9. Beautiful job, John! Wish I had your skills! Cheers, Dana
  10. I hope they stay in business! Once they're done with WWI, they've still got the 1920s and '30s to work through. Seems they've already done the research for the F8C-4 (though they will probably need to revise the markings sheets). Cheers, Dana
  11. Time reported that the Soviets claimed they moved in because of the presence of American troops and armor in the region. Some times any excuse will do... Cheers, Dana
  12. Sorry Misha, I forgot to mention that the wider head armor was introduced in the factory on F4U-1 #668 (BuNo17415 - delivered 10 June 1943), F3A-1 #12 (BuNo 04526), and FG-1 #257 (BuNo 13248). Cheers, Dana
  13. Hi Misha, The original "pinched" armor plate was designed to allow the pilot better vision looking aft. Unfortunately, it also allowed too many bullets into the cockpit around the pilot's head. The problem was addressed beginning in late January 1943, but it took time to deliver the new replacement armor. By early March only 29 replacements had been delivered to the West Coast, and by mid-April there were urgent demands that more plate be delivered soon. The last complaints I've found were dated in May. The earliest photo I've found showing the new plate was taken in June 1943, but there are combat unit photos without the revision into November. (There are aircraft without the revision in February 1944, but those photos are training units at home.) Since you're dealing with the earlier camouflage scheme, I suspect that you can leave off the "wings" that Tamiya provides unless you have a photo that proves otherwise. As a note for anyone wishing to use the revised armor, I recommend against using the Tamiya PE add-ons. The revised plate was actually a single solid upper plate of armor, not two clip-ons on either side. The bolts were in the original position only because there was no structure to attach to outboard of the original position. Cheers, all! Dana
  14. Hi John, Sorry I missed that one! I found my notes, and the change order came on 1 June 1944. Later billing invoices show that the fairing was introduced on F4U 57866 and subsequent, and on FG 14742 and subsequent. The fairing was experimentally installed on a very early Birdcage, and was made available as a kit, so (as always) a good photo can be our best friend! Good luck with the model - I'm itching to get back to gluing those Tamiya kits one day... Cheers, Dana (Added note - I've not seen a change order for Brewster. That could be because so many Brewster documents are missing, or it could be because Brewster was about to be shut down and the fairing was never ordered installed there.)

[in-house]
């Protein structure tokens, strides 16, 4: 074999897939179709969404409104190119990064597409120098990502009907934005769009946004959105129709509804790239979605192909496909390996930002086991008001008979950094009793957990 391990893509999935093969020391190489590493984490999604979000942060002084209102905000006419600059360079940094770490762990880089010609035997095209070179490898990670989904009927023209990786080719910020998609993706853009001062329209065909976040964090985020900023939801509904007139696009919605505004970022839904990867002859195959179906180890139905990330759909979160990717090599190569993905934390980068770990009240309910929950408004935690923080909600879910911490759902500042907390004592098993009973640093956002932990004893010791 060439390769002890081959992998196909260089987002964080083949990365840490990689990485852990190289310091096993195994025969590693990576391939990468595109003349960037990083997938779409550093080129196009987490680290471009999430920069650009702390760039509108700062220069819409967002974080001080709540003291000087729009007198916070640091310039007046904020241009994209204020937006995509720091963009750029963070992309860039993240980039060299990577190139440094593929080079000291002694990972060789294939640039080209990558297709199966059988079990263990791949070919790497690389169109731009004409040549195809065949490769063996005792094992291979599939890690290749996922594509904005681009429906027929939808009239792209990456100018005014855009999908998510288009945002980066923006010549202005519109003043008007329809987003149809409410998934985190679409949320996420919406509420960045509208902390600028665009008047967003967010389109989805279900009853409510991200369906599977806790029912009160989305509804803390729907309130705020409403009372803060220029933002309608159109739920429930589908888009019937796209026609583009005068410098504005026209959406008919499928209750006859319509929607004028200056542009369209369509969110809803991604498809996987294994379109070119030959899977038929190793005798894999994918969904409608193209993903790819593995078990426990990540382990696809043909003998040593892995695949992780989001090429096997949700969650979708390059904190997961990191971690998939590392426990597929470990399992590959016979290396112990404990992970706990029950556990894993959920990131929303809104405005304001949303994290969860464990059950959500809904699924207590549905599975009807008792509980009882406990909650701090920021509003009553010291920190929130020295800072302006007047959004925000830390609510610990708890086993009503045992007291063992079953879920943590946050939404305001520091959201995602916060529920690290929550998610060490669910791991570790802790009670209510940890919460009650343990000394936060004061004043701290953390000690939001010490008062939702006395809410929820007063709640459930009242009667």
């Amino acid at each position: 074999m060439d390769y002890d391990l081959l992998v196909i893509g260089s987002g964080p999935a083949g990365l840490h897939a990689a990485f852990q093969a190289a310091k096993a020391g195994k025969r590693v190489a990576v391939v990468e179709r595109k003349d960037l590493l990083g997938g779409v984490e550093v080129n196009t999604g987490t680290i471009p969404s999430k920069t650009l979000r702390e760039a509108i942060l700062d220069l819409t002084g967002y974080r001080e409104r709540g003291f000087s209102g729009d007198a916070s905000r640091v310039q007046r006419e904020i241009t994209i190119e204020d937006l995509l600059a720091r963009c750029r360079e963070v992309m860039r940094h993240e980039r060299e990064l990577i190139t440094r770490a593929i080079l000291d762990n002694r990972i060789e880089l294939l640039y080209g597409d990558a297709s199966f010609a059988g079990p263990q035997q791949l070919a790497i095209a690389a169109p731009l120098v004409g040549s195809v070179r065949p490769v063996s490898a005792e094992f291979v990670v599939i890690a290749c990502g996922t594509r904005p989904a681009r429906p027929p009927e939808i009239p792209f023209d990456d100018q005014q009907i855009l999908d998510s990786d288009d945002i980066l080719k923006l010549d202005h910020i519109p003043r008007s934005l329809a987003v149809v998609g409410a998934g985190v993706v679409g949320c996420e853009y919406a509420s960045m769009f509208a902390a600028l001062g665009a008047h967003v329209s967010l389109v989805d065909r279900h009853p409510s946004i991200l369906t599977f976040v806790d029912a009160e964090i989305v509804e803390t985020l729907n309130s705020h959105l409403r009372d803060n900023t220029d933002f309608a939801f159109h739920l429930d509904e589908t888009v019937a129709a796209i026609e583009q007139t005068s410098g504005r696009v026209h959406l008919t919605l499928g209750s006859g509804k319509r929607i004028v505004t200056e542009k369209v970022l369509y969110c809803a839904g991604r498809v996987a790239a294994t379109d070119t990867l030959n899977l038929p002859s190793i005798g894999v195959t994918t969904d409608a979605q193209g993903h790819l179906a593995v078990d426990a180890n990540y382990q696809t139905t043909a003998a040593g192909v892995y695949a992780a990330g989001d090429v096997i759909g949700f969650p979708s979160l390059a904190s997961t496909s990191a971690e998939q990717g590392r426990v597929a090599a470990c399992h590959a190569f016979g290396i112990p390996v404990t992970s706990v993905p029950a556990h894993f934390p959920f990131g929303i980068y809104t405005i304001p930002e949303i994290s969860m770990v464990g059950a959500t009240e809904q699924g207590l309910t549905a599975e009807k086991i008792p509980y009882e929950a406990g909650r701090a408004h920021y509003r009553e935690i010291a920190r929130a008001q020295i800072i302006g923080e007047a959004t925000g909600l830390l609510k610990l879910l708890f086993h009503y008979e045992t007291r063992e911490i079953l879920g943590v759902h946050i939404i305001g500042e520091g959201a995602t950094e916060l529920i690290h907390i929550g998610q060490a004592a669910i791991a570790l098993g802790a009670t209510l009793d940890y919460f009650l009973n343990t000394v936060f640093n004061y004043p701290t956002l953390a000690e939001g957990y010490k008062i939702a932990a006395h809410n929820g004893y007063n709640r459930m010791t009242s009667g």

15. Hi again Mike, Many thanks for the kind words! I didn’t want to choose a scheme for you, so I looked around to see what decals were available. There must be some new 1/32 scale sheets, but the only one I have is the old Ventura V3261. Here are the three 25BG aircraft featured: NS594 – U in a white ring, tail still blue, full invasion stripes. Delivered to 25BG June 1944, used for transition training. Began Bluestocking light weather recon missions 20 August 1944. In August the upper invasion stripes would have been overpainted and the tail would have first been painted red. Last Bluestocking on 31 January 1944. (By that time all invasion stripes would have been gone.) (When I made my serial-vs-mission record list forty years ago, I coded each mission type with a letter, but I’ve foolishly misplaced my master code key! Anyhow, in January 1945 I have NS594 flying six missions that I’ve coded “G” – I’m pretty certain those were Graypea chaff-dispensing missions, which would require some mods to you kit.) NS569 – N on a red tail, no invasion stripes. Delivered to 25BG June 1944. The kit decals show the aircraft without invasion stripes but they must represent the aircraft later in its career. First mission was an Aphrodite motion picture documentation mission on 7 August 1944, three Bluestockings in September, another Aphrodite on 15 October, and another on 1 January 45. In February thru 9 March 1945 there were several other missions I can’t explain without that missing code sheet, but there wouldn’t be any invasion stripes at that time, so the aircraft wouldn’t fit for your model. NS753 – Y in PRU blue circle on the tail, no invasion stripes. This aircraft wasn’t delivered until December 1944, and probably never wore invasion stripes. It started Bluestocking light weather recon in February thru May 1945. So none of these aircraft would have been equipped with cameras, though they all were probably delivered with standard PR.XVI camera ports. Two of them seem to fit your markings preferences – if you can only find the sheet. There had to be some sort of weather recon sensors on the Bluestocking aircraft, but I haven’t noticed anything out of the ordinary in any of the photos I’ve seen. Somewhere around here I thought I had a 1/32 vac canopy with the astrodome, but it’s not in my big-box-o-Mosquito goodies. It might have been from Paragon, but I really don’t remember. Anyhow, I look forward to seeing your results with the Mosquito. America’s use of the “Mozzy” was my first (and continuing) research project, and the story that pulled me out of engineering and into history writing! Cheers, Dana